A recent analysis of data from a multi-ethnic cross-sectional study of the US population indicates that minorities, including Mexicans and other Hispanics, may be at an elevated risk for sleep apnea. The sleep apnea rates for this study are quite high, and show that a large percentage of the population has undiagnosed sleep apnea.
A Diverse Population Thoroughly Assessed
This study uses the Sleep Cohort of the Multi-Ethnic Study of Atherosclerosis (MESA), which consists of 2230 people aged 54 to 93, were drawn from six sites across the country, though, sadly, not San Diego.
The study showed that 34% of participants who were evaluated by polysomnography had sleep apnea. This is a huge number, especially considering that only 9% of the population had previously been diagnosed with sleep apnea.
Other sleep problems were common. Some patients had their sleep patterns measured by actigraphy (movement tracking), showing that 31% had short sleep duration (less than 6 hours). Questionnaires that 23% reported insomnia while 14% reported daytime sleepiness.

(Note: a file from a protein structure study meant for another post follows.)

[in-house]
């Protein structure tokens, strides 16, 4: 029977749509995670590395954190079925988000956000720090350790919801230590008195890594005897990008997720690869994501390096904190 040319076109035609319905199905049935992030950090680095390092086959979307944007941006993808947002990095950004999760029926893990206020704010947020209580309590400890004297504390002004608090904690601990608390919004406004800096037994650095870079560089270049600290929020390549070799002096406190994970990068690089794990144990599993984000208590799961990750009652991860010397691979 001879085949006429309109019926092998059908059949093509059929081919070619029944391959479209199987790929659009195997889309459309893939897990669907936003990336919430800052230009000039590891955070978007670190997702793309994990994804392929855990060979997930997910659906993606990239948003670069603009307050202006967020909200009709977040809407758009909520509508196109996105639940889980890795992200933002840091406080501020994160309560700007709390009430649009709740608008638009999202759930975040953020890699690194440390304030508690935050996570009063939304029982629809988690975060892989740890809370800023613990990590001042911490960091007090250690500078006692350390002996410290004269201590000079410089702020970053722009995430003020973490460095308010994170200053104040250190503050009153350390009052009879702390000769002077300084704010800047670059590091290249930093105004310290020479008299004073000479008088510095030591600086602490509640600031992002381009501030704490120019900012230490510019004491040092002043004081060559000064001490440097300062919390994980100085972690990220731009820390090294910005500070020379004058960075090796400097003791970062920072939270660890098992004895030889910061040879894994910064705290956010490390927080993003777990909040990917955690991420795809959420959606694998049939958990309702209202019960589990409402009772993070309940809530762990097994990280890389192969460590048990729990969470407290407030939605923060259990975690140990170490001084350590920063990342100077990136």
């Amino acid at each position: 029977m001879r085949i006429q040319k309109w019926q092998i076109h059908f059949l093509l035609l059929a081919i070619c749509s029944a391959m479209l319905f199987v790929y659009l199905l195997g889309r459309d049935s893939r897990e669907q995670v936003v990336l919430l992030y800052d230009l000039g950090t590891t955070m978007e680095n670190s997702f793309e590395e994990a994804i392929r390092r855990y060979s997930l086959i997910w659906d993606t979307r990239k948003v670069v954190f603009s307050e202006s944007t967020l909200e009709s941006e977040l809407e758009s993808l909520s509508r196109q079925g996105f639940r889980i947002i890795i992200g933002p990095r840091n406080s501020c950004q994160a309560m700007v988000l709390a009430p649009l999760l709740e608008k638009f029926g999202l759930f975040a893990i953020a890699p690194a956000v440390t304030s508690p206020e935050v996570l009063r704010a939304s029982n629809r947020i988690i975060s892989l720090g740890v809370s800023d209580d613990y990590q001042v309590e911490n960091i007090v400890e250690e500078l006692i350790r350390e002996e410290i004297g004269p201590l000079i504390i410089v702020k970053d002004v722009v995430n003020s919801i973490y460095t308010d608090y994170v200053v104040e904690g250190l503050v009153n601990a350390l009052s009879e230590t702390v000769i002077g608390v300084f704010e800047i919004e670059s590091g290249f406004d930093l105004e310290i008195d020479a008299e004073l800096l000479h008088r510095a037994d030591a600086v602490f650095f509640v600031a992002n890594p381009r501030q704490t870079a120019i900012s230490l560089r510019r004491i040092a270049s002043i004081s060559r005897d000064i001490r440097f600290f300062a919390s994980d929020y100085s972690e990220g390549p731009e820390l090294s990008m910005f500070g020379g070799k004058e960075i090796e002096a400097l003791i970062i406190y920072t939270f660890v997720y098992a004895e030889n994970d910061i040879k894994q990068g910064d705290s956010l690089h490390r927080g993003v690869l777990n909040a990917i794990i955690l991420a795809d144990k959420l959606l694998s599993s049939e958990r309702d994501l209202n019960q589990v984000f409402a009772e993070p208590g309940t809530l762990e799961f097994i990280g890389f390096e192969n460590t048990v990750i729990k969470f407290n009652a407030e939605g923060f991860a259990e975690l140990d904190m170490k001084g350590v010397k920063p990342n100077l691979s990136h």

Analysis of the data showed that minority groups were often at higher risk for sleep problems. For example, blacks had the highest risk of sleep disturbance, sleep apnea, and daytime sleepiness.
Hispanics and Chinese had elevated risk of sleep disordered breathing and short sleep duration.
Insights for San Diego’s Population
At nearly a third of the population, the Hispanic or Latino community represents the largest minority group in San Diego. And of that Latino population, at least 95% are Mexicans. Our best understanding of the health of this population comes from the Hispanic Community Health Survey/ Study of Latinos (HCHS/SOL), which included data on sleep apnea among other sleep problems.
This study showed a sleep apnea rate of about 25% for Hispanics age 45 and older. Based on the MESA data, it’s likely that this is less than the actual number of Hispanics who have sleep apnea.
In addition, more than 42% of Mexican men report loud snoring, as well as nearly 32% of Mexican women. This means that more Mexicans need to seek evaluation and treatment for these types of sleep disordered breathing.
If you want to learn more about snoring or sleep apnea treatment in San Diego, please call (619) 299-5925 for an appointment with a sleep dentist at Strober Dental.